(1) go home; or (2) live in an unendurable situation.
· Help them use distractions- focus attention on current things-their work and relationships in the mission field.
· Sometimes it helps for them to speak with their family on the phone with the family reassuring
      them of their support.  One AMHA uses the phone call once, another may use several calls
      reducing the frequency and phasing them out over time.
· Give the missionary permission to go through the problem rather than going out of it (ie. home).
· Shrink the problem down to size (works for people with disabilities too).  Missionary has 324 new things to adapt to, but has already gotten the list down to 210.  The things he has already faced are familiar now and don’t require getting anxious over again.
· Affirmations are helpful.  Do in first person—“I will go, I will do. . . .”
· Review promise of God to Joshua (Joshua 1:5-9, be not afraid, turn not to the right hand or the left).
· Medication can be helpful at times.
· Tell missionary, “I’m here to help you-you’re going to be fine. I’ll e-mail material to you and then  I’ll call and we’ll go through it together.”  Call two days later.
· Give specific assignments to get the focus off home and the past to the present.  Examples of             assignments are:  (1)  learn the names of the other missionaries in your district; (2)  learn the   names of your local Church leaders (Bishop, Branch President, etc.); (3)  check out local grocery store; (4)  check out location of local barber shop, etc., anything to focus on the present and help the local environment to become more familiar.

Approaches which are not helpful include:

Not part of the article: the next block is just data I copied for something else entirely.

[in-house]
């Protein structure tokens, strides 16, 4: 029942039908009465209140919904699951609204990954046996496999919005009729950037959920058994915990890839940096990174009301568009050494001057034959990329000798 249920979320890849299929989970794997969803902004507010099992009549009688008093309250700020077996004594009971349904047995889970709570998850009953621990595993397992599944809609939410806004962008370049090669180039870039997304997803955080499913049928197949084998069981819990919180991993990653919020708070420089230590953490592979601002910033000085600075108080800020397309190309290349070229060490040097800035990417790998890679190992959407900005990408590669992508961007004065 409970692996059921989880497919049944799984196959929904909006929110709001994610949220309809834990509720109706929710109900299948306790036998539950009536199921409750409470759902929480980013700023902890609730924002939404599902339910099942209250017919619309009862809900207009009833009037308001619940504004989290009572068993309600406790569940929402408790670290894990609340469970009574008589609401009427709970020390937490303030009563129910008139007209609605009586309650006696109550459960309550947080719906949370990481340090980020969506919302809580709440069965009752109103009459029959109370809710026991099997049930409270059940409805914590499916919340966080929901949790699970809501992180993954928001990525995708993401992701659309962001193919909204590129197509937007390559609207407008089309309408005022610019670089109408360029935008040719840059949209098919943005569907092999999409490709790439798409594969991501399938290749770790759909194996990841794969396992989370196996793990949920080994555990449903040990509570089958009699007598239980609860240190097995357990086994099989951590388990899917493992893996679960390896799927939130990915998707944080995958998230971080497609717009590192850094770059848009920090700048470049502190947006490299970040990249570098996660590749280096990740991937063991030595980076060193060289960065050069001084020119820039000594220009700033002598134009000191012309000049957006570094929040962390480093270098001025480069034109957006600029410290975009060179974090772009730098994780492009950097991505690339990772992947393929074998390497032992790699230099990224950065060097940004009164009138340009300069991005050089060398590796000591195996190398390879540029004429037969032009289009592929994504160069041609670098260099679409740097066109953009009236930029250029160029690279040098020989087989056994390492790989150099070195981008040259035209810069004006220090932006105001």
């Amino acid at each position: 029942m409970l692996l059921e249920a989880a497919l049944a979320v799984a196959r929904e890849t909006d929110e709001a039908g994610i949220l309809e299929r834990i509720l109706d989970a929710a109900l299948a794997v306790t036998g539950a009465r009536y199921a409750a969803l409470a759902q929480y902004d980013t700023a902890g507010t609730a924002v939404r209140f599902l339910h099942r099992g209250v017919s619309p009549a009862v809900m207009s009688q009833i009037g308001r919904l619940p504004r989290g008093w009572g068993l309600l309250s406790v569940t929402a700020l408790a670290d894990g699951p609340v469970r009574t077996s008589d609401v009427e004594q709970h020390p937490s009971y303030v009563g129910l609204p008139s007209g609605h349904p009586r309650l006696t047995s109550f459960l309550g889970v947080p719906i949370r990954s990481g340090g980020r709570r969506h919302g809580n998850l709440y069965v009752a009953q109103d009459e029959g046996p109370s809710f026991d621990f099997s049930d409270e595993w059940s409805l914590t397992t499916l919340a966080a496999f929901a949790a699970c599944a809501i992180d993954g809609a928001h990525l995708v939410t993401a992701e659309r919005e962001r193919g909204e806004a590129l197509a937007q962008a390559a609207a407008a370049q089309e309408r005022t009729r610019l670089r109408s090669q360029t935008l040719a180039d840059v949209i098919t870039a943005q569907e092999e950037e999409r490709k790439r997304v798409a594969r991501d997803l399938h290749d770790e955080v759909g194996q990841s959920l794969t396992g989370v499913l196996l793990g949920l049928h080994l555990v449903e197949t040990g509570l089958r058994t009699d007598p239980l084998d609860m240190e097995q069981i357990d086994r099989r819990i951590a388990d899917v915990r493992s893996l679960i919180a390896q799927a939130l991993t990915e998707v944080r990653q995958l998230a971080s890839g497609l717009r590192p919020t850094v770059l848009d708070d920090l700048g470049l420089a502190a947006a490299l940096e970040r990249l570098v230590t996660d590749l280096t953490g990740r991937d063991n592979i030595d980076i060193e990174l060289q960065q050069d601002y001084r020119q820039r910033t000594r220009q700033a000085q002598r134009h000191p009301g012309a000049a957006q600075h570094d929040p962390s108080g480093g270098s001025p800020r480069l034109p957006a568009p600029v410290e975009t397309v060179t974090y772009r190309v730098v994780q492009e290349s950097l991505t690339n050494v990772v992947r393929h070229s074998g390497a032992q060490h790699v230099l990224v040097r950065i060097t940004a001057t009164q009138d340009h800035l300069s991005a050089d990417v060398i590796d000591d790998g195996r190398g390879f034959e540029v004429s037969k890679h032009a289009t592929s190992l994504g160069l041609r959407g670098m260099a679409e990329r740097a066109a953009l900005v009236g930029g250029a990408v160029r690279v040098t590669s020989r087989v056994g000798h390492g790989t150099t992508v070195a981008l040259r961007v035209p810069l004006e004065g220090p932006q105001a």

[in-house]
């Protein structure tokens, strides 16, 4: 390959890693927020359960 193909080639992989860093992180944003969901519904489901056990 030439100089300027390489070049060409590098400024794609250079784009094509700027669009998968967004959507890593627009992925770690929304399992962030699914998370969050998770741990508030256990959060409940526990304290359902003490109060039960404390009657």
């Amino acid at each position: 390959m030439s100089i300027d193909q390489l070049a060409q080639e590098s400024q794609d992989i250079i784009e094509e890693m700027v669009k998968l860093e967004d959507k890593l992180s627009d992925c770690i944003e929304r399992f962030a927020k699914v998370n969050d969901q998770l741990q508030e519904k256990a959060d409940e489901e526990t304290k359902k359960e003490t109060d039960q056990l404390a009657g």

· Telling missionary, “If you don’t like it you can go home,” which gives the missionary the message that all he or she needs to do is wait you out.  The missionary may sometimes view you as an obstacle in the way of getting what he or she wants, i.e.. going home.
· Imply to missionaries that there isn’t anything they can do about homesickness.
· Saying or doing something mean is like “upping the ante” for them if they want to go home.
· Missionaries who are homesick or have separation anxiety are in the same state of mind as someone  addicted to a substance.  All they can think of is getting that substance (in this case going home).
Interventionsometimes doing an “intervention,” like is done with alcoholics or substance abusers, is  useful.  Have multiple people present—the Branch President, the Relief Society President, the zone leaders, the missionary’s companion, the Elder’s Quorum President.  Each of these can describe when they have felt the same way in the past.  Each can discuss how they can help the missionary  feel better.  The Relief Society President can figure out who can invite the missionary to dinner, etc.  The leaders can devise ways to get the missionary involved in the community and focus on other  things than going home.

Catching problems early is best.  Do not hesitate to call me at any time with this or any other issue!